After months travelling with my book-sized Asus EEE PC, with it’s micro keyboard and mighty 7-inch screen, i’m finally working on a fast computer with a large screen and a real keyboard again, for a while at least. (Thanks, Robert!)
If you’re not on the Firefox browser wagon yet, i suggest you get with it. It’s free, community-developed, and open source — the way of the future for broad-spectrum apps, in my opinion — and far superior to the Internet Explorer experience. I can hardly believe how cumbersome and nonintuitive IE has become in recent iterations.
Firefox’s spell-checking and form-filling features alone are worth the switch. Download Firefox here for free.
Still better are the hundreds thousands of Firefox add-ons you can get, also free. Most are frivolous, but here are four i’m working with right now that i really like:
- Foxmarks Bookmark Sync — This automatically stores all your bookmarks on-line so you can get to them from anywhere, including public computers at whatever divey hostel you’re staying at. And they don’t get lost when your hard drive crashes. Even better, it’ll sync those bookmarks on multiple computers — and who doesn’t use more than one computer these days?
- Mouse Gestures Redox — This one lets you execute common commands (like forward/back, close tab, new tab, etc.) by clicking and “drawing” with the mouse, or just clicking its buttons in order (right-left for “back,” for example). Takes a few minutes to get used to, but greatly speeds up page navigation and reduces moving around the screen to use the toolbar buttons on top.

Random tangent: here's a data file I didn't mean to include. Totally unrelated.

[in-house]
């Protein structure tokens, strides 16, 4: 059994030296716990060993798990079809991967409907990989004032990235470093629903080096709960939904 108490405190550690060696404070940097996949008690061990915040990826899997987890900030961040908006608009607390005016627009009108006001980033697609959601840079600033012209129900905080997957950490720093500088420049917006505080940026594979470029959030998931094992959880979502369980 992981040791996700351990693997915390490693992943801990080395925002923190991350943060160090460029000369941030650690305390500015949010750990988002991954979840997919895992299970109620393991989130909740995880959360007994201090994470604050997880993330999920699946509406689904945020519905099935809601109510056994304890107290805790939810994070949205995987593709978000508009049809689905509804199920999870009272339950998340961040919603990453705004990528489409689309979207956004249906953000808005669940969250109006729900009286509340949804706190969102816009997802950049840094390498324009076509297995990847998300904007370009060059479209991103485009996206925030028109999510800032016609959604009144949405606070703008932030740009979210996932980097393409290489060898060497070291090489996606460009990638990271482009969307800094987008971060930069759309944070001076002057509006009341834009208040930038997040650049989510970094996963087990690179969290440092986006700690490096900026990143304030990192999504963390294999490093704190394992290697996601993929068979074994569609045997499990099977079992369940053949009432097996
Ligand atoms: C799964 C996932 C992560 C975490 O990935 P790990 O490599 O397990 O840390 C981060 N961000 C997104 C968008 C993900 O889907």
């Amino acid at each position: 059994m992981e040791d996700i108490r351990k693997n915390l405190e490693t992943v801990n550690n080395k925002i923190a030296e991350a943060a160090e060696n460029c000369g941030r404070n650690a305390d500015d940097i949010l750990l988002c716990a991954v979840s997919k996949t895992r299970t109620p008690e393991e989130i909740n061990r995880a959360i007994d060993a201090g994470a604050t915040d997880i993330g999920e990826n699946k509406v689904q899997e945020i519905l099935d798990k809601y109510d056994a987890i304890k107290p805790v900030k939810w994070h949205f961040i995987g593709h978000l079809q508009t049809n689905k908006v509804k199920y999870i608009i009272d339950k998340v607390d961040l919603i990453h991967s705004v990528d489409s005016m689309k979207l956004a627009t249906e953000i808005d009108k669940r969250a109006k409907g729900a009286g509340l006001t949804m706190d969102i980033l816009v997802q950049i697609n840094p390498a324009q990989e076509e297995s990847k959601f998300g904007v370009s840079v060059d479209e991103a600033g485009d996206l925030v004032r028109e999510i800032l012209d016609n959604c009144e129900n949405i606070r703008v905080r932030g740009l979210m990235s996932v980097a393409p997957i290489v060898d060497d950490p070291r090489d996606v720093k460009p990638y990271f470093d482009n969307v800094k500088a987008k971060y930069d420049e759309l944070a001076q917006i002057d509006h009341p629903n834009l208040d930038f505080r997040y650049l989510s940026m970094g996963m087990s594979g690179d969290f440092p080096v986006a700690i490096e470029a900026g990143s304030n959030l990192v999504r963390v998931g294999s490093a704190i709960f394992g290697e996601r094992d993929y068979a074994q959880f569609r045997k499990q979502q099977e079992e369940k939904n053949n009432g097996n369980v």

- Grab and Drag — Ooh la laa! I installed this little beauty yesterday and i love it. It lets you scroll by “grabbing” the page and moving it, just like in Adobe Acrobat PDFs. Even better, by enabling “momentum” you can grab the page and “throw” it so it keeps on scrolling, slow or fast, until you click again. I had to reduce the “time” and “deceleration” parameters to fine-tune it, but it turns every page into a little video game. Perfectly intuitive once you get the hang of it. It’s nice to work with meticulously designed software.
- Adblock Plus — The Internet, and life in general, has for me become an exercise in avoiding advertising, which is the mental equivalent of choking air pollution. Banner ads are endemic on many sites — i won’t even use the Yahoo service anymore. Adblock replaces (many of) the ads with empty boxes of equivalent size. You can still click on the box if you want to see the ad. I used it six months ago and liked it; hopefully it still measures up.
Now if only i could work up the nerve to make the switch to Linux, and get out from under Microsoft’s demanding thumb for good.